The Frick Art and Historical Center is home to the art collection of Helen Clay Frick, daughter of prominent industrialist businessman and art collector Henry Clay Frick. The museum highlights the Frick family, and illustrates what life was like in the 19th century. "The Frick," as its known, is actually a group of museums and historical buildings located on 5.5 acres of land. It includes Clayton, the Frick Art Museum, the Car and Carriage Museum, a greenhouse and a café.


  • Clayton, the Frick mansion.
    Clayton, the Frick mansion.
  • The greenhouse on the grounds of "The Frick."
    The greenhouse on the grounds of "The Frick."
  • Classic cars within the Car and Carriage Museum.
    Classic cars within the Car and Carriage Museum.
  • The Frick's new Visitor and Orientation Center.
    The Frick's new Visitor and Orientation Center.

Henry Clay Frick and his wife Adelaide Howards Child purchased their home in Pittsburgh, Pennsylvania, known as "Clayton," in 1883. There, they had four children: Childs (1883-1965),  Martha(1885-1891), Helen (1888-1984), and Henry Clay Frick, Jr., who died shortly after birth in 1892. In 1897, the architectural firm of Alden & Harlow built a playhouse for the Fricks, along with a new greenhouse close to the home, and additional bathrooms. Growing up, the mansion's playhouse -- which now has been made into a collection of offices -- was a favorite play spot for the children. Helen and her friends would entertain themselves in the first-floor drawing room, and Childs used a large room upstairs as his own darkroom. In fact, even the Clayton Cadets, "a military group organized by Childs when he attended nearby Sterrett School," would have drill practices in the playhouse.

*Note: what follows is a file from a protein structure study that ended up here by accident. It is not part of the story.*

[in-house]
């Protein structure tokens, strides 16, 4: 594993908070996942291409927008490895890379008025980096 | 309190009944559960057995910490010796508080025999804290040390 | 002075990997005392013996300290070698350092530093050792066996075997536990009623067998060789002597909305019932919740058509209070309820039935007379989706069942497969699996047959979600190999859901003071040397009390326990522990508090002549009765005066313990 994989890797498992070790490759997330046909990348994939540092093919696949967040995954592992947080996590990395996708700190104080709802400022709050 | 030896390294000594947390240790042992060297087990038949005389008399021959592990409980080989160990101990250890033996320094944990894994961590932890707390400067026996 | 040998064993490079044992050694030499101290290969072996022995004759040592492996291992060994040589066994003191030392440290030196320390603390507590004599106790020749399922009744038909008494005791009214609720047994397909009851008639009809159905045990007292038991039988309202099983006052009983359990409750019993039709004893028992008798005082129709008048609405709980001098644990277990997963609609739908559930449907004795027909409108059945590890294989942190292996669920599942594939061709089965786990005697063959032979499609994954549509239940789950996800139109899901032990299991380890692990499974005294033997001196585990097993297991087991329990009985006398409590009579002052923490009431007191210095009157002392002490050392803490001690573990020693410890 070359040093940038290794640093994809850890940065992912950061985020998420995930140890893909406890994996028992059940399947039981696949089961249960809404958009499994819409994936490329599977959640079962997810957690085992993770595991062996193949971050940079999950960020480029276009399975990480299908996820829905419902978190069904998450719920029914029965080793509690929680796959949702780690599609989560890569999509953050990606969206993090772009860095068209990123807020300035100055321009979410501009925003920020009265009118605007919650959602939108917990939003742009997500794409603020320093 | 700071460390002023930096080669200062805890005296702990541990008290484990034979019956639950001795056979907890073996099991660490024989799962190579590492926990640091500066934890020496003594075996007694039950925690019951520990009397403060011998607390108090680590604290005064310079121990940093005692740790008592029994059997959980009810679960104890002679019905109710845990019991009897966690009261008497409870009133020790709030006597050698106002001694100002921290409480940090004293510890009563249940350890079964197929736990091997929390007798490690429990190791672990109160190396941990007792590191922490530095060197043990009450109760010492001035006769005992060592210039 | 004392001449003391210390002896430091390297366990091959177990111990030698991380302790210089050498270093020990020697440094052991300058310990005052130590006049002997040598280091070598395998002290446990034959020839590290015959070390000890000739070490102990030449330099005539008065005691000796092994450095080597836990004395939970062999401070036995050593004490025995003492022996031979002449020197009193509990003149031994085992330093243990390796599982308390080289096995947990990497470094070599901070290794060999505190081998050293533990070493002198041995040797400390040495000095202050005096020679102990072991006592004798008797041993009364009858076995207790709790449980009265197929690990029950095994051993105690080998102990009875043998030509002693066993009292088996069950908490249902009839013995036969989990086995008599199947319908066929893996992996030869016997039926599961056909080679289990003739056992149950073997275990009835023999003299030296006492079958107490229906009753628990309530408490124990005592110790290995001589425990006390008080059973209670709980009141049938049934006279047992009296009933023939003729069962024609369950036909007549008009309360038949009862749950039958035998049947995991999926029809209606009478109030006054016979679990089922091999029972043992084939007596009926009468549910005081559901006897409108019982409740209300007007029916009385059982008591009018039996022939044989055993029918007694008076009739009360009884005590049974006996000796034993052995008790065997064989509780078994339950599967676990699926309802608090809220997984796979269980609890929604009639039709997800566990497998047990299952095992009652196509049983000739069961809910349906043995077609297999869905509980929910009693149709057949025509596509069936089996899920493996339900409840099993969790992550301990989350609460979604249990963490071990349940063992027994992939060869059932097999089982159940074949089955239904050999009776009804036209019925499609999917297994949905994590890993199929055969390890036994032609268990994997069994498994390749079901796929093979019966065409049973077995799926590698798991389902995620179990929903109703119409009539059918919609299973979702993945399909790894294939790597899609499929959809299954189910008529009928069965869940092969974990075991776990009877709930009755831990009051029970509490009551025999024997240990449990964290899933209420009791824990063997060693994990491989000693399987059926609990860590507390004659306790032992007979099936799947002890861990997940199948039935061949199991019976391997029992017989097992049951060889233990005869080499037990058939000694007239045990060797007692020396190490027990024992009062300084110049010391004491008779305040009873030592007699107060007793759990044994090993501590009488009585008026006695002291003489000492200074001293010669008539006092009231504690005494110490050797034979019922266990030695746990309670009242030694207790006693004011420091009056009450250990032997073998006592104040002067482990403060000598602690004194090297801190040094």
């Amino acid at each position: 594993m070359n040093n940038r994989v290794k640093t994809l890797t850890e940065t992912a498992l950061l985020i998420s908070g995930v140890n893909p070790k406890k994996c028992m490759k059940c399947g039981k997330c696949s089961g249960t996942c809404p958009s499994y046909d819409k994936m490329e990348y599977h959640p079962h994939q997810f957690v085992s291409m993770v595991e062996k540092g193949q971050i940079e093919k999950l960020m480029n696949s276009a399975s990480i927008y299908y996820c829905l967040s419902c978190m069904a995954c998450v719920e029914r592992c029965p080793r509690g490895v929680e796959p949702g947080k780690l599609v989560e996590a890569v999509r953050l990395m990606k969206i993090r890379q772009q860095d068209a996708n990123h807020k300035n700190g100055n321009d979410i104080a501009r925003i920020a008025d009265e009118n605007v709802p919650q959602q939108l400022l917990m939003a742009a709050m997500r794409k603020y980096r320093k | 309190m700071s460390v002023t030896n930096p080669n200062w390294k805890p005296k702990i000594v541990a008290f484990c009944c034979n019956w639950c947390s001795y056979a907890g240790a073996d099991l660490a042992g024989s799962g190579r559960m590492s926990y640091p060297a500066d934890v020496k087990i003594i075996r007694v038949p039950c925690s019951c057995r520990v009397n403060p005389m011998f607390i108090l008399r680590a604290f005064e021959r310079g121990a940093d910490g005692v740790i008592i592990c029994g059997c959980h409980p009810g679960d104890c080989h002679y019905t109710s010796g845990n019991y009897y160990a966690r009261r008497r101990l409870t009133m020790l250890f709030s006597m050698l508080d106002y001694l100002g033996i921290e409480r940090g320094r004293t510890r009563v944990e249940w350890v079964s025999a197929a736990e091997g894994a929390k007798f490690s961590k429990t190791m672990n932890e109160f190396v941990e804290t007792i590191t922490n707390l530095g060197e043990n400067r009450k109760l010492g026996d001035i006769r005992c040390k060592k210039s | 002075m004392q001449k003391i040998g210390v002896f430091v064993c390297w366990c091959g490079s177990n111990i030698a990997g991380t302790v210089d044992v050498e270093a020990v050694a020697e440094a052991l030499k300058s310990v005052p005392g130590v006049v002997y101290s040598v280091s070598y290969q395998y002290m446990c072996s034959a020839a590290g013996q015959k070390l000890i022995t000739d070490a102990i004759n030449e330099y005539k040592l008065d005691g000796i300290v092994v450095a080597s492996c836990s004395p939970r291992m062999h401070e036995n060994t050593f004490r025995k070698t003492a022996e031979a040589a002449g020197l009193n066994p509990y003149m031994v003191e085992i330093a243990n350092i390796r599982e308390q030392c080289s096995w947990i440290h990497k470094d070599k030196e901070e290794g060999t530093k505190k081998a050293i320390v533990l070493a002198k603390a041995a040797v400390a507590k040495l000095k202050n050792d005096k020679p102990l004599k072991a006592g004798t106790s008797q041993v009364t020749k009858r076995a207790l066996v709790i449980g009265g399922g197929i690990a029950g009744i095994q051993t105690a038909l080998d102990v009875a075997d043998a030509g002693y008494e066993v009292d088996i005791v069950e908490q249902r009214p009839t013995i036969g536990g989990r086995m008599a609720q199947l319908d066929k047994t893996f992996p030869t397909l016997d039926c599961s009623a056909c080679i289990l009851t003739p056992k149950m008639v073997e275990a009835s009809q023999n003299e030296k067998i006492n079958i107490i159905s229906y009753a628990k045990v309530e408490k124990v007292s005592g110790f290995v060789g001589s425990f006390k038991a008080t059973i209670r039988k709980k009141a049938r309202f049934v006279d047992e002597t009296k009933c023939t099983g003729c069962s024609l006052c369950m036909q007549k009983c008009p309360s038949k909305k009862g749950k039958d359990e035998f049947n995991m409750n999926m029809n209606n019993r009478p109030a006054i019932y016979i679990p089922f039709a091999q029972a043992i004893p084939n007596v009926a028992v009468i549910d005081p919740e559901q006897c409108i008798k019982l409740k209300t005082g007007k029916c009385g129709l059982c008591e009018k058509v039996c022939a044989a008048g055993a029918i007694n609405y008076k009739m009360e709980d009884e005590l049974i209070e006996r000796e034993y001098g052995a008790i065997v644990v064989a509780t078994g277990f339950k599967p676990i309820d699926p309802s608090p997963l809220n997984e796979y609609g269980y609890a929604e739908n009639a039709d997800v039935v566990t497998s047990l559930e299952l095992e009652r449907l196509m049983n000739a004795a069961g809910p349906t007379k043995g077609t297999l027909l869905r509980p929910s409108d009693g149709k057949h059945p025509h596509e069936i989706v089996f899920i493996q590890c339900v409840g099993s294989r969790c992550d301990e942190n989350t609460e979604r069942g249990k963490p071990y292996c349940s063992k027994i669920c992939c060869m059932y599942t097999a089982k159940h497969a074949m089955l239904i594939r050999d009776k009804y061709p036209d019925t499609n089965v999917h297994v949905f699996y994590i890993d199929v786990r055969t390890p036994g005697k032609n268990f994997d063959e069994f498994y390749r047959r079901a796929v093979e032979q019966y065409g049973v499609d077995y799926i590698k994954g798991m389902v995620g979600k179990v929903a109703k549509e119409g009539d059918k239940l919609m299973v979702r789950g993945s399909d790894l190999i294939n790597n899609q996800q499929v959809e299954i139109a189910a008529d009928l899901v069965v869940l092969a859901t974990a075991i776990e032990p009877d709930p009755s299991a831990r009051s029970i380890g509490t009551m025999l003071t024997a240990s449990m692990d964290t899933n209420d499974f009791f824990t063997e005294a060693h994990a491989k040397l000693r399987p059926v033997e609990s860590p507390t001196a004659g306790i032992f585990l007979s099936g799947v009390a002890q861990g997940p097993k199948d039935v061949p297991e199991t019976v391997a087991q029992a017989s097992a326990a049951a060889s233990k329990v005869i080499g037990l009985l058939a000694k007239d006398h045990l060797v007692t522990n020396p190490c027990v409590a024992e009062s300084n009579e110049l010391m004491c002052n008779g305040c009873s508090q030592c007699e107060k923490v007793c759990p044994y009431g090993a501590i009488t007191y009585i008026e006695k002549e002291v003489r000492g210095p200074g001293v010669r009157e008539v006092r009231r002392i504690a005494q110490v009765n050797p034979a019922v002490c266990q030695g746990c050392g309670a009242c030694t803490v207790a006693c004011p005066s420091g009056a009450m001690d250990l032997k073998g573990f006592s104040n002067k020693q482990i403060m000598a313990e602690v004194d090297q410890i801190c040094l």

The family lived in Pittsburgh until 1905, when Frick moved his family to New York for business. However, they never sold their Pennsylvania home and it remained in the family.  Although she lived most of her life in New York, Helen often returned to her childhood home at Clayton, and in 1970 she built The Frick Art Museum at the mansion so that she could share her collected art with the Pittsburgh public. Then, in 1981, Helen moved back to the Clayton permanently until her death in 1984. 

The museum continued to grow even after its founder had passed away, however, and in 1994, it opened a café where visitors could enjoy lunch. In 1997, the carriage house on the Frick property, which housed the family’s cars and carriages, expanded and created the Car and Carriage Museum, highlighting Pittsburgh and its role in the history of automobiles. 

The Frick's 100,000 visitors per year still flock to see the art at the Frick Art Museum by Renaissance and Baroque artists such as Peter Paul Rubens, Jean-Louis de Marne, and Jan Steen, as well as the historical cars, such as a 1914 Ford Model T, a 1914 Rolls Royce Silver Ghost, and a 1931 Lincoln Model K Phaeton, within the Car and Carriage Museum. 

About/History.  The Frick.  Accessed November 4, 2016.  http://www.thefrickpittsburgh.org/about/history/

"Frick Art & Historical Center."  Smithsonian Magazine.  Accessed November 4, 2016.  http://www.smithsonianmag.com/museumday/venues/museum/frick-art-historical-center/?no-ist

Lyons, Kim.  "Frick Art & Historical Center Sparkles with $15 Million Update."  Next Pittsburgh.  November 17, 2015.  Accessed November 4, 2016.  http://www.nextpittsburgh.com/city-design/frick-art-historical-center-point-breeze-gets-15-million-u...